The membrane layer is carefully laid in place, numbered and tracked for traceability, and seamed to create a continuous watertight containment for the waste site. Today, a one-layer system is standard, based on the regulatory interpretation of coal ash and its potential effects on the environment.

The liner system will typically include a drainage layer that may consist of a double-sided geocomposite, graded aggregate to prevent clogging and to enhance collection of leachate (the water that comes in contact with the waste during fill progression), and a piping system used to accumulate the leachate and direct it away from the waste fill and into a treatment area. These parts of the landfill may be constructed using various material types, such as different aggregate materials or different weights and designs of geocomposites. However, the goal of this part of the system is to manage the water predicted to accumulate at the waste/membrane interface, thereby ensuring a drier and more stable fill that offers less opportunity for leakage outside of the containment system.

Once the bottom of the landfill is constructed in careful compliance with the project plans, specifications, and regulations, complete and thorough documentation is provided to the regulatory agency for review and approval. If the submittal package satisfies the examination process, the state agency will likely provide a Certificate to Operate, or similar documentation, offering approval of construction in the cell or working area as completed. Upon receipt of the Certificate to Operate, the owner can begin disposal of wastes.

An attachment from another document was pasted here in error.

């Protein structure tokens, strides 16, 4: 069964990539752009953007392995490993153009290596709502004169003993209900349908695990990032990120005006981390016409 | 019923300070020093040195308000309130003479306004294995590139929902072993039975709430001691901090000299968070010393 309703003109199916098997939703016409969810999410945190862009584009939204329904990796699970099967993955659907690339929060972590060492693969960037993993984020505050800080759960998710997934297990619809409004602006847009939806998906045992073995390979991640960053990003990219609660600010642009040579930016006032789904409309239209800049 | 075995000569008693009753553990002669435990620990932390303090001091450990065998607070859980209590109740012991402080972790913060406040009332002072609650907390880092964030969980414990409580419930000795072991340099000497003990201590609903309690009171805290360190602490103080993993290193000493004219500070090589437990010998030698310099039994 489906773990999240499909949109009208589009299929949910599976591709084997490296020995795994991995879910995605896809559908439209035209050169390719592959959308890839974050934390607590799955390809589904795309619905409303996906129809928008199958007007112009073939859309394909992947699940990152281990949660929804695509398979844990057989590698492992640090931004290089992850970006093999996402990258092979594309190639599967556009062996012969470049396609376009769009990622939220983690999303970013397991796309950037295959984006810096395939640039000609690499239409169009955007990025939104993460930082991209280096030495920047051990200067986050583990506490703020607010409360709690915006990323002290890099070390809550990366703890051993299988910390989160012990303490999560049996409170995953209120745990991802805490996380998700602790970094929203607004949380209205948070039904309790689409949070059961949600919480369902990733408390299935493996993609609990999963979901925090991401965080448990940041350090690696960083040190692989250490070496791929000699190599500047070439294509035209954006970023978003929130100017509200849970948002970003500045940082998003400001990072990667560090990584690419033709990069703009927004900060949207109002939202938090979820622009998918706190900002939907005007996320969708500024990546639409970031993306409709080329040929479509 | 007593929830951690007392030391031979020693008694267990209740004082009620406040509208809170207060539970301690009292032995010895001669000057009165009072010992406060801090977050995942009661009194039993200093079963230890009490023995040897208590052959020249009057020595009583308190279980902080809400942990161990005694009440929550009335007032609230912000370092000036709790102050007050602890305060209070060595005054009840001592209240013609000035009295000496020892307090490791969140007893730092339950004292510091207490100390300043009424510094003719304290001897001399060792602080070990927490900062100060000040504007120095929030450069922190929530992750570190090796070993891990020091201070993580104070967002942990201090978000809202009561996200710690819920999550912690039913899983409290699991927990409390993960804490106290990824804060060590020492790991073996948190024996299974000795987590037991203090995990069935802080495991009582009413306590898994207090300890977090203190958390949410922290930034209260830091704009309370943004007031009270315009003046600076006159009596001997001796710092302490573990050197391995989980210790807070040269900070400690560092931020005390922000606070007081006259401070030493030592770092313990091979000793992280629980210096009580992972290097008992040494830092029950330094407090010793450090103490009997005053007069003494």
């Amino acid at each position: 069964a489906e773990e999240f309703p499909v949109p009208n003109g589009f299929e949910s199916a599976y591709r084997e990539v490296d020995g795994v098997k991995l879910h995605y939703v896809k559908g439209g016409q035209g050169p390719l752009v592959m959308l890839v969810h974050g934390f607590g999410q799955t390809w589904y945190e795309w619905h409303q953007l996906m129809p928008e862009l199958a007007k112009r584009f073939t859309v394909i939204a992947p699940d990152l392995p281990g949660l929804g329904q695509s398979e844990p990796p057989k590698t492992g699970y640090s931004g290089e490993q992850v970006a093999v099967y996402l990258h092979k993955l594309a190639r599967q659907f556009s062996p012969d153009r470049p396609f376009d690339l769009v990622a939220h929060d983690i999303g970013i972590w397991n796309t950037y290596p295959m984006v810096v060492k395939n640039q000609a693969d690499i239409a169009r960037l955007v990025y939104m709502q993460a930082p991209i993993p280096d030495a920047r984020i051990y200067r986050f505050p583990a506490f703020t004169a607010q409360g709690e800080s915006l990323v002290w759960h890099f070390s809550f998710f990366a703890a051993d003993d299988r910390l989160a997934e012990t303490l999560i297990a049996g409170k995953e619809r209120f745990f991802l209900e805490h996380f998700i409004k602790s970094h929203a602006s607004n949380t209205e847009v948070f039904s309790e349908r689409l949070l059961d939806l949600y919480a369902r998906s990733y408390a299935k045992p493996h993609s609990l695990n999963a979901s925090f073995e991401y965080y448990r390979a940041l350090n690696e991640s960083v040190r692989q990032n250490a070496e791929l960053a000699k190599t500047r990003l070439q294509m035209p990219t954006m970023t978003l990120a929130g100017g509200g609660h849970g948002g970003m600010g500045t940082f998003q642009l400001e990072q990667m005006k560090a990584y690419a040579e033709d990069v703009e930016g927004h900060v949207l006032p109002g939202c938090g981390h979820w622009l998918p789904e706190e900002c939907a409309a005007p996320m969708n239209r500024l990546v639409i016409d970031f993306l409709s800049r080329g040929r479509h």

Adding CCPs to the Landfill

The disposal process involves planned placement of CCP wastes such that lifts are properly developed, stormwater and leachate are readily controlled, air space (the term for approved storage volume) is maximized, and future development is enhanced. The owner, or his authorized agent/contractor, must demonstrate control over dusting and tracking as part of the placement of ash wastes.

Operation of an acceptable landfill is a significant undertaking and requires attentive, knowledgeable personnel to maintain compliance. A qualified person will be required to oversee operations and maintain accurate records of disposal activities. Records will include information such as daily quantities placed by date, descriptions of material placed, and an approximate location of placement activities within the approved boundaries. The landfill permit will document other necessary inspection requirements such as regular measurements of in-place density of the waste.

Closing a Landfill

Project closure will be much like cell construction: development of proper grades, followed by application of geosynthetics per permit drawings and documents, followed by placement of soil cover with seeding and mulching to establish vegetative cover (Figures 2 and 3). Forms of erosion control may be applied in accordance with plans that would have been designed according to flow characteristics. These requirements would be incorporated into surface treatments and constructed in accordance with plans and specifications. The result will be a finished project that meets regulatory agency requirements and the owner’s needs.

2. Finish grading of ash on a slope of the landfill is part of the closure process. Note the flexible synthetic membrane cap being placed into an anchor trench with additional material sandbagged as a temporary construction measure in the far background. Courtesy: Skelly and Loy Inc.

3. Topsoil is placed by a bulldozer on the landfill slopes to cover the geosynthetic closure materials. Note the erosion mat being unrolled and stapled into place in the far background to stabilize vegetation. Courtesy: Skelly and Loy Inc.

Rex A. Peppler, PE is engineering manager for Skelly and Loy Inc.’s Mining Service Group, located in Harrisburg, Pa.